By Chuck Lindell and Tony Plohetski

The criminal case against Gov. Rick Perry can proceed, a state district judge ruled Tuesday.

Perry's legal team had argued that the two felony charges against the governor must be voided because special prosecutor Michael McCrum did not properly take an oath of office when he began working on the case, negating every act performed over the past 15 months _ including the indictment accusing Perry of abusing the powers of his office.

Senior District Judge Bert Richardson disagreed, ruling that McCrum could not be disqualified simply because he failed to strictly follow the Texas Constitution's instructions on how to take the oath of office.

"This court concludes that Mr. McCrum's authority was not voided by the procedural irregularities in how and when the oath of office ... was administered," Richardson said in a 16-page order.

What's more, Richardson ruled, Perry's lawyers waived the right to object because they had waited too long to complain about the prosecutor's oath of office.

Tony Buzbee, Perry's lead lawyer, said he was disappointed that Richardson ruled that "substantial compliance with the constitution is good enough."

"We respectfully disagree with the judge, but, as always, will respect the court's decisions," he said.

Buzbee said he was eagerly awaiting Richardson's ruling on a separate, broader challenge arguing that the charges should be tossed out because they are based on unconstitutional state laws and because they improperly criminalize politics and limit gubernatorial power.

"We are confident we will ultimately prevail and expect a favorable ruling ending this case, hopefully by the end of November," Buzbee said.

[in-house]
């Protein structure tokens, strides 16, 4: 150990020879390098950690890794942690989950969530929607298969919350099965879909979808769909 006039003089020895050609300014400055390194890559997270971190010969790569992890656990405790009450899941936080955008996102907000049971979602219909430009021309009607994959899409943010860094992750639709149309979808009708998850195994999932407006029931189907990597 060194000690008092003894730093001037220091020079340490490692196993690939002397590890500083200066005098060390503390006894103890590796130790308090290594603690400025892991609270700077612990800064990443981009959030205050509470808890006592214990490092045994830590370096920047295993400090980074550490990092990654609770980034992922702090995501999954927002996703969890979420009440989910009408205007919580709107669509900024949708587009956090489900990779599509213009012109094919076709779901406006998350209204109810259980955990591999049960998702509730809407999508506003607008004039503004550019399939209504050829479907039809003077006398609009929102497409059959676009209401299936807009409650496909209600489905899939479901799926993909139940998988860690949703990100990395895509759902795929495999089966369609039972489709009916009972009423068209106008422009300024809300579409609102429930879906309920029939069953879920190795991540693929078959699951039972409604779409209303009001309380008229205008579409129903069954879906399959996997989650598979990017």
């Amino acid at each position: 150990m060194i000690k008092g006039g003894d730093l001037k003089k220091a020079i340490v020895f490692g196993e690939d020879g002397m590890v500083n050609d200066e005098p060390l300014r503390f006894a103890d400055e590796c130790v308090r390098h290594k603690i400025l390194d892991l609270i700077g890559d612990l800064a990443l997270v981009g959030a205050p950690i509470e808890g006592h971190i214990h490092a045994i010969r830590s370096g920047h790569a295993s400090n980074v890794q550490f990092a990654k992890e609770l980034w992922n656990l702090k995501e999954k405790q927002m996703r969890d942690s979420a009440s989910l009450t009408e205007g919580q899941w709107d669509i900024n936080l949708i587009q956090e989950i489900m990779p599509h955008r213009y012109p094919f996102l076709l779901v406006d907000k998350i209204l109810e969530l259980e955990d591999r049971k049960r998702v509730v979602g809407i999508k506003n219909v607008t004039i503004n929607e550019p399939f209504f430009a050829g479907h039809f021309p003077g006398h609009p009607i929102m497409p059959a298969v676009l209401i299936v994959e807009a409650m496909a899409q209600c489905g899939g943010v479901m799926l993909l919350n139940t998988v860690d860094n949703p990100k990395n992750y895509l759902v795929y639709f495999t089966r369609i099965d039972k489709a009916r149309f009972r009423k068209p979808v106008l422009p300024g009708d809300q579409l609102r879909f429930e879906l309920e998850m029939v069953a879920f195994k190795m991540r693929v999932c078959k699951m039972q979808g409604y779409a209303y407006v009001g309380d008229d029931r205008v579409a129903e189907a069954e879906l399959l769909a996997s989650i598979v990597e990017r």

The Texas Constitution requires elected and appointed public officials to take an oath of office vowing to faithfully execute their duties and uphold the U.S. and Texas constitutions and laws. Officials also must swear that they had offered no bribes to gain the office.

Perry's legal team argued that McCrum signed his anti-bribery statement shortly after taking the oath of office _ the wrong order of events as required by the Texas Constitution _ and that he failed to sign his oath of office.

Richardson, however, said Texas courts have frequently ruled that such procedural irregularities do not invalidate an official's authority as long as the oath of office was taken. Richardson added that, because he was the judge who administered McCrum's oath, there was no doubt the proper words were spoken.

"I intend to keep working hard on this matter that directly affects how we want our government to run in Texas," McCrum said after the decision.

Tuesday's ruling was the second piece of good news this week for McCrum, who on Monday was cleared of an unrelated contempt of court charge in a case out of San Antonio.

The contempt charge arose from a 2013 trial in which McCrum defended a woman who was charged with and ultimately convicted of intoxication manslaughter after she drove the wrong way down an interstate, causing a head-on crash that killed two men. Tests determined the woman had a blood-alcohol level three times the legal limit.

After the trial, prosecutors argued that McCrum should be held in contempt for telling his client's former addiction counselor to "get lost for a while" and not be available to testify at the sentencing phase of the trial.

McCrum could have faced up to six months in jail, but a state district judge declined to find him in contempt.

Perry was indicted by a Travis County grand jury in August on felony charges of abuse of official capacity and coercion of a public servant. The indictment arose from his threat last year that Travis County District Attorney Rosemary Lehmberg had to resign after her April 2013 drunken driving conviction or lose $7.5 million for the Public Integrity Unit housed in her office.

Lehmberg refused to step down, and Perry carried out the threat by using his line-item veto authority in the state budget.

Additional material from staff writer Tim Eaton.

(c)2014 Austin American-Statesman, Texas